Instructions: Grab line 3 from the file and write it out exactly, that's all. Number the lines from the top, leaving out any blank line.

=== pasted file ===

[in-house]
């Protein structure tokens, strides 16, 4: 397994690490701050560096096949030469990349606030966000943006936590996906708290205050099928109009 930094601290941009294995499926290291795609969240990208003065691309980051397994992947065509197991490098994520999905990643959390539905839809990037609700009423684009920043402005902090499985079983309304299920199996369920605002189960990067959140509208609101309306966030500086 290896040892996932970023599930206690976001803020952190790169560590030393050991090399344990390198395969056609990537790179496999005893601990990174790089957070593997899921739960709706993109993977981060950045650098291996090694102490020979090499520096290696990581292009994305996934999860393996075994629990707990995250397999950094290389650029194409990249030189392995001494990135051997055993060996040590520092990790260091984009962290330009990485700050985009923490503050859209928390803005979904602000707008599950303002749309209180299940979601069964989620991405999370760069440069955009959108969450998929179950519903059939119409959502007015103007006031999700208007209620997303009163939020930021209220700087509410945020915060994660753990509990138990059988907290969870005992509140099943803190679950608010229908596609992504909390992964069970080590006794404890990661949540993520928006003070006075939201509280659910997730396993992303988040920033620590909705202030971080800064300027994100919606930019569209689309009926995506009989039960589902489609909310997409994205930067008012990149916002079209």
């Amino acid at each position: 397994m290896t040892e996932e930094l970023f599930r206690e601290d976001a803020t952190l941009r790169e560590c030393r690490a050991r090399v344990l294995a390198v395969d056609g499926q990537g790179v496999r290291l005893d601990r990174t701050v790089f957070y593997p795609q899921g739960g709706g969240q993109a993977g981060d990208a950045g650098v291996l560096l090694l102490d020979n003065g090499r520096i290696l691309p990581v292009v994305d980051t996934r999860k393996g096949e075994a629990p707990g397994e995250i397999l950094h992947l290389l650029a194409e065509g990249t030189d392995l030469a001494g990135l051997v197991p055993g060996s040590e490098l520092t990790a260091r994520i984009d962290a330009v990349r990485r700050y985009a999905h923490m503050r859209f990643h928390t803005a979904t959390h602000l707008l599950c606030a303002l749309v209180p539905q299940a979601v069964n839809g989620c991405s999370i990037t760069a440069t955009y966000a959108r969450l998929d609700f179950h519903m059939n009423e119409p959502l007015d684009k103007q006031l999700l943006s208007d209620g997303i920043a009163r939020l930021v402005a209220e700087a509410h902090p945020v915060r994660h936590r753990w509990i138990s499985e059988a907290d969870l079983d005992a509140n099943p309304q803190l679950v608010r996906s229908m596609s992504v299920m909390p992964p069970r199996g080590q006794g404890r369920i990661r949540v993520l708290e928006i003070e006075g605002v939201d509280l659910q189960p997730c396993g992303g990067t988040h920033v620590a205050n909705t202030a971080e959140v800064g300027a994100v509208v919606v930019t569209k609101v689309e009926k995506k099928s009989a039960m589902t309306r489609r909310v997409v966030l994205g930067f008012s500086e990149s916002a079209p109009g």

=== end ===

């Amino acid at each position: 397994m290896t040892e996932e930094l970023f599930r206690e601290d976001a803020t952190l941009r790169e560590c030393r690490a050991r090399v344990l294995a390198v395969d056609g499926q990537g790179v496999r290291l005893d601990r990174t701050v790089f957070y593997p795609q899921g739960g709706g969240q993109a993977g981060d990208a950045g650098v291996l560096l090694l102490d020979n003065g090499r520096i290696l691309p990581v292009v994305d980051t996934r999860k393996g096949e075994a629990p707990g397994e995250i397999l950094h992947l290389l650029a194409e065509g990249t030189d392995l030469a001494g990135l051997v197991p055993g060996s040590e490098l520092t990790a260091r994520i984009d962290a330009v990349r990485r700050y985009a999905h923490m503050r859209f990643h928390t803005a979904t959390h602000l707008l599950c606030a303002l749309v209180p539905q299940a979601v069964n839809g989620c991405s999370i990037t760069a440069t955009y966000a959108r969450l998929d609700f179950h519903m059939n009423e119409p959502l007015d684009k103007q006031l999700l943006s208007d209620g997303i920043a009163r939020l930021v402005a209220e700087a509410h902090p945020v915060r994660h936590r753990w509990i138990s499985e059988a907290d969870l079983d005992a509140n099943p309304q803190l679950v608010r996906s229908m596609s992504v299920m909390p992964p069970r199996g080590q006794g404890r369920i990661r949540v993520l708290e928006i003070e006075g605002v939201d509280l659910q189960p997730c396993g992303g990067t988040h920033v620590a205050n909705t202030a971080e959140v800064g300027a994100v509208v919606v930019t569209k609101v689309e009926k995506k099928s009989a039960m589902t309306r489609r909310v997409v966030l994205g930067f008012s500086e990149s916002a079209p109009g």